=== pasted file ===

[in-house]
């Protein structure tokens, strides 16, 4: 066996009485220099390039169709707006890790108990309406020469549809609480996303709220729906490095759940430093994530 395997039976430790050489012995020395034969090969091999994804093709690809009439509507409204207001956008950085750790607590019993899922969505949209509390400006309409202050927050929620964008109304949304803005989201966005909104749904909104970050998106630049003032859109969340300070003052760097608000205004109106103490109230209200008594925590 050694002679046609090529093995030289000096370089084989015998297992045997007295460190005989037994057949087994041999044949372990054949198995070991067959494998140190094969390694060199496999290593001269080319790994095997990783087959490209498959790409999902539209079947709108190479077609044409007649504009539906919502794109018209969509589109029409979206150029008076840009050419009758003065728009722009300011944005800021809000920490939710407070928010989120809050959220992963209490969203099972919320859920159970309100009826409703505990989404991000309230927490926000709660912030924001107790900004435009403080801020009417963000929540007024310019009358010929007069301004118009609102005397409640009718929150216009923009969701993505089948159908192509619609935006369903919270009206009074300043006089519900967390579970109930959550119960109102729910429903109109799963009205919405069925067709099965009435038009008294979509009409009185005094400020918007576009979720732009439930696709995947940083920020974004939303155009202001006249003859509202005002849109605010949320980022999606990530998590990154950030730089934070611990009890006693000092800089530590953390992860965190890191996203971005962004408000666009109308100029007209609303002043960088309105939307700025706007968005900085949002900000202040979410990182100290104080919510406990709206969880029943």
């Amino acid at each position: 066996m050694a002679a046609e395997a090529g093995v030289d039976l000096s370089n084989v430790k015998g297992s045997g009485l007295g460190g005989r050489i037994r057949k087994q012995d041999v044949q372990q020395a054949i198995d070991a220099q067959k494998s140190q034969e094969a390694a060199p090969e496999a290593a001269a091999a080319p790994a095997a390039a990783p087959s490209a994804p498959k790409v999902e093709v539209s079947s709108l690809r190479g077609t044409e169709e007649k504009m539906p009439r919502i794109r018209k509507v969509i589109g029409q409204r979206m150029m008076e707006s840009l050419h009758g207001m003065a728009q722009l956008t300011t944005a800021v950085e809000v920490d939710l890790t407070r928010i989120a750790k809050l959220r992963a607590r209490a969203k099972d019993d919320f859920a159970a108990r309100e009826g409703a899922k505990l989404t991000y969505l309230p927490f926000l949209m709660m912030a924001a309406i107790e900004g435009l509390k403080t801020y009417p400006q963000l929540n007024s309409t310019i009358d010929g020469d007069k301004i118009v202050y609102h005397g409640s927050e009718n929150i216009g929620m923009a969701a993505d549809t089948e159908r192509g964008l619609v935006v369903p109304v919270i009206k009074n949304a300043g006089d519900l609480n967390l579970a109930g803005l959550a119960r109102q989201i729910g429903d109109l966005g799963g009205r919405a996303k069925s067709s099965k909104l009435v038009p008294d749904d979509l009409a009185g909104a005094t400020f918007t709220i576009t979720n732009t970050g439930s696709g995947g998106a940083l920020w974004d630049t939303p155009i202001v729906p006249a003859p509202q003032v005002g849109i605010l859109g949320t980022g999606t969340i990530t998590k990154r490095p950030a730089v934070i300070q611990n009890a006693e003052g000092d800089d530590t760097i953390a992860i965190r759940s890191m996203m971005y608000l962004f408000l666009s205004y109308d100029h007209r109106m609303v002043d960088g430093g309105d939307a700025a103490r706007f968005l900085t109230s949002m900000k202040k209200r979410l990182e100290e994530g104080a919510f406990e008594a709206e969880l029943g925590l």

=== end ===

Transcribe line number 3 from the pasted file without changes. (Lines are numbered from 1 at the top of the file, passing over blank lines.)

């Amino acid at each position: 066996m050694a002679a046609e395997a090529g093995v030289d039976l000096s370089n084989v430790k015998g297992s045997g009485l007295g460190g005989r050489i037994r057949k087994q012995d041999v044949q372990q020395a054949i198995d070991a220099q067959k494998s140190q034969e094969a390694a060199p090969e496999a290593a001269a091999a080319p790994a095997a390039a990783p087959s490209a994804p498959k790409v999902e093709v539209s079947s709108l690809r190479g077609t044409e169709e007649k504009m539906p009439r919502i794109r018209k509507v969509i589109g029409q409204r979206m150029m008076e707006s840009l050419h009758g207001m003065a728009q722009l956008t300011t944005a800021v950085e809000v920490d939710l890790t407070r928010i989120a750790k809050l959220r992963a607590r209490a969203k099972d019993d919320f859920a159970a108990r309100e009826g409703a899922k505990l989404t991000y969505l309230p927490f926000l949209m709660m912030a924001a309406i107790e900004g435009l509390k403080t801020y009417p400006q963000l929540n007024s309409t310019i009358d010929g020469d007069k301004i118009v202050y609102h005397g409640s927050e009718n929150i216009g929620m923009a969701a993505d549809t089948e159908r192509g964008l619609v935006v369903p109304v919270i009206k009074n949304a300043g006089d519900l609480n967390l579970a109930g803005l959550a119960r109102q989201i729910g429903d109109l966005g799963g009205r919405a996303k069925s067709s099965k909104l009435v038009p008294d749904d979509l009409a009185g909104a005094t400020f918007t709220i576009t979720n732009t970050g439930s696709g995947g998106a940083l920020w974004d630049t939303p155009i202001v729906p006249a003859p509202q003032v005002g849109i605010l859109g949320t980022g999606t969340i990530t998590k990154r490095p950030a730089v934070i300070q611990n009890a006693e003052g000092d800089d530590t760097i953390a992860i965190r759940s890191m996203m971005y608000l962004f408000l666009s205004y109308d100029h007209r109106m609303v002043d960088g430093g309105d939307a700025a103490r706007f968005l900085t109230s949002m900000k202040k209200r979410l990182e100290e994530g104080a919510f406990e008594a709206e969880l029943g925590l």